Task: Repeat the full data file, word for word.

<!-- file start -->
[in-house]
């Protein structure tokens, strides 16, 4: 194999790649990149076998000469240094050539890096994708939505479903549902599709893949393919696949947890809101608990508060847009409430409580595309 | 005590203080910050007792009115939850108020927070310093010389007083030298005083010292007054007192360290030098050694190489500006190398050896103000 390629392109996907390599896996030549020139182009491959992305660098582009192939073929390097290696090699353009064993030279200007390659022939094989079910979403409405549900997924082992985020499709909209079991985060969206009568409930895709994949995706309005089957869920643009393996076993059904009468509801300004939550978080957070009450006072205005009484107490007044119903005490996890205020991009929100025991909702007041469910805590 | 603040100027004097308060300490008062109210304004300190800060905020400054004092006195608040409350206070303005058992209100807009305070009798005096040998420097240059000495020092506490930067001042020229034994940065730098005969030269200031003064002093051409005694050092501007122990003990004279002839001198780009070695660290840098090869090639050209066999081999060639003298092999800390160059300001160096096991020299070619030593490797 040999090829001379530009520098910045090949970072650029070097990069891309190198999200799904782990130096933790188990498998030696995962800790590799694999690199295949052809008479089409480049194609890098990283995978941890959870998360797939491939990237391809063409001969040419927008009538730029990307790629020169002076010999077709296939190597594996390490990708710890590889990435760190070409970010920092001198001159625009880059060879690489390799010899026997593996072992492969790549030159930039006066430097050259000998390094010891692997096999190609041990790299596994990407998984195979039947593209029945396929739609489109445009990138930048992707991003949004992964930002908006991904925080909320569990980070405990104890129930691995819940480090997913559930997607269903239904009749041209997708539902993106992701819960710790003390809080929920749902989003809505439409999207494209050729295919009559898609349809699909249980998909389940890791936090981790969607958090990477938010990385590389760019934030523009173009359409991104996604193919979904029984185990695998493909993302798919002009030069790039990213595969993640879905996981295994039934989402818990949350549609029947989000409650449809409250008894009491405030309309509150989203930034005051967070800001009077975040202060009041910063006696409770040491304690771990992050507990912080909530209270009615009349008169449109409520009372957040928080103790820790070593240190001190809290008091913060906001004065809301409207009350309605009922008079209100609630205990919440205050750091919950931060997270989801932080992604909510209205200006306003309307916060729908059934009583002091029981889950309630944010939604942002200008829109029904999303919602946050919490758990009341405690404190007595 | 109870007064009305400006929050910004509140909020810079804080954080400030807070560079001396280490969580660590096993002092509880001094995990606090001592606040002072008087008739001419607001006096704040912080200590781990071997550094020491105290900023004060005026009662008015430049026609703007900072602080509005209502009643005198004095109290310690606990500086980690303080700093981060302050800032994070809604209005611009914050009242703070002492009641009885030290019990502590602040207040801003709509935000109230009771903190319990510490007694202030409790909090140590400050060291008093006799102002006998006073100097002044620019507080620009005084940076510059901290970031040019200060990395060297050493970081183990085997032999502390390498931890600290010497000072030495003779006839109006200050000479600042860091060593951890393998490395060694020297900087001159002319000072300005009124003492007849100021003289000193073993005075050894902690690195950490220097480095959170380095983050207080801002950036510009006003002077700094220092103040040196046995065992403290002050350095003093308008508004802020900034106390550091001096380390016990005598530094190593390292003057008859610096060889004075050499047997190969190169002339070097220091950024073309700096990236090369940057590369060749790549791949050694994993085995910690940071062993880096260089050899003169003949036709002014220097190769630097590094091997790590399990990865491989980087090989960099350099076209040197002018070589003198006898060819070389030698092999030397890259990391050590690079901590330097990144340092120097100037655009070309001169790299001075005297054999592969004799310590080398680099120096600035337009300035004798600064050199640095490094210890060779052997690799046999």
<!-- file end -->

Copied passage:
[in-house]
């Protein structure tokens, strides 16, 4: 194999790649990149076998000469240094050539890096994708939505479903549902599709893949393919696949947890809101608990508060847009409430409580595309 | 005590203080910050007792009115939850108020927070310093010389007083030298005083010292007054007192360290030098050694190489500006190398050896103000 390629392109996907390599896996030549020139182009491959992305660098582009192939073929390097290696090699353009064993030279200007390659022939094989079910979403409405549900997924082992985020499709909209079991985060969206009568409930895709994949995706309005089957869920643009393996076993059904009468509801300004939550978080957070009450006072205005009484107490007044119903005490996890205020991009929100025991909702007041469910805590 | 603040100027004097308060300490008062109210304004300190800060905020400054004092006195608040409350206070303005058992209100807009305070009798005096040998420097240059000495020092506490930067001042020229034994940065730098005969030269200031003064002093051409005694050092501007122990003990004279002839001198780009070695660290840098090869090639050209066999081999060639003298092999800390160059300001160096096991020299070619030593490797 040999090829001379530009520098910045090949970072650029070097990069891309190198999200799904782990130096933790188990498998030696995962800790590799694999690199295949052809008479089409480049194609890098990283995978941890959870998360797939491939990237391809063409001969040419927008009538730029990307790629020169002076010999077709296939190597594996390490990708710890590889990435760190070409970010920092001198001159625009880059060879690489390799010899026997593996072992492969790549030159930039006066430097050259000998390094010891692997096999190609041990790299596994990407998984195979039947593209029945396929739609489109445009990138930048992707991003949004992964930002908006991904925080909320569990980070405990104890129930691995819940480090997913559930997607269903239904009749041209997708539902993106992701819960710790003390809080929920749902989003809505439409999207494209050729295919009559898609349809699909249980998909389940890791936090981790969607958090990477938010990385590389760019934030523009173009359409991104996604193919979904029984185990695998493909993302798919002009030069790039990213595969993640879905996981295994039934989402818990949350549609029947989000409650449809409250008894009491405030309309509150989203930034005051967070800001009077975040202060009041910063006696409770040491304690771990992050507990912080909530209270009615009349008169449109409520009372957040928080103790820790070593240190001190809290008091913060906001004065809301409207009350309605009922008079209100609630205990919440205050750091919950931060997270989801932080992604909510209205200006306003309307916060729908059934009583002091029981889950309630944010939604942002200008829109029904999303919602946050919490758990009341405690404190007595 | 109870007064009305400006929050910004509140909020810079804080954080400030807070560079001396280490969580660590096993002092509880001094995990606090001592606040002072008087008739001419607001006096704040912080200590781990071997550094020491105290900023004060005026009662008015430049026609703007900072602080509005209502009643005198004095109290310690606990500086980690303080700093981060302050800032994070809604209005611009914050009242703070002492009641009885030290019990502590602040207040801003709509935000109230009771903190319990510490007694202030409790909090140590400050060291008093006799102002006998006073100097002044620019507080620009005084940076510059901290970031040019200060990395060297050493970081183990085997032999502390390498931890600290010497000072030495003779006839109006200050000479600042860091060593951890393998490395060694020297900087001159002319000072300005009124003492007849100021003289000193073993005075050894902690690195950490220097480095959170380095983050207080801002950036510009006003002077700094220092103040040196046995065992403290002050350095003093308008508004802020900034106390550091001096380390016990005598530094190593390292003057008859610096060889004075050499047997190969190169002339070097220091950024073309700096990236090369940057590369060749790549791949050694994993085995910690940071062993880096260089050899003169003949036709002014220097190769630097590094091997790590399990990865491989980087090989960099350099076209040197002018070589003198006898060819070389030698092999030397890259990391050590690079901590330097990144340092120097100037655009070309001169790299001075005297054999592969004799310590080398680099120096600035337009300035004798600064050199640095490094210890060779052997690799046999």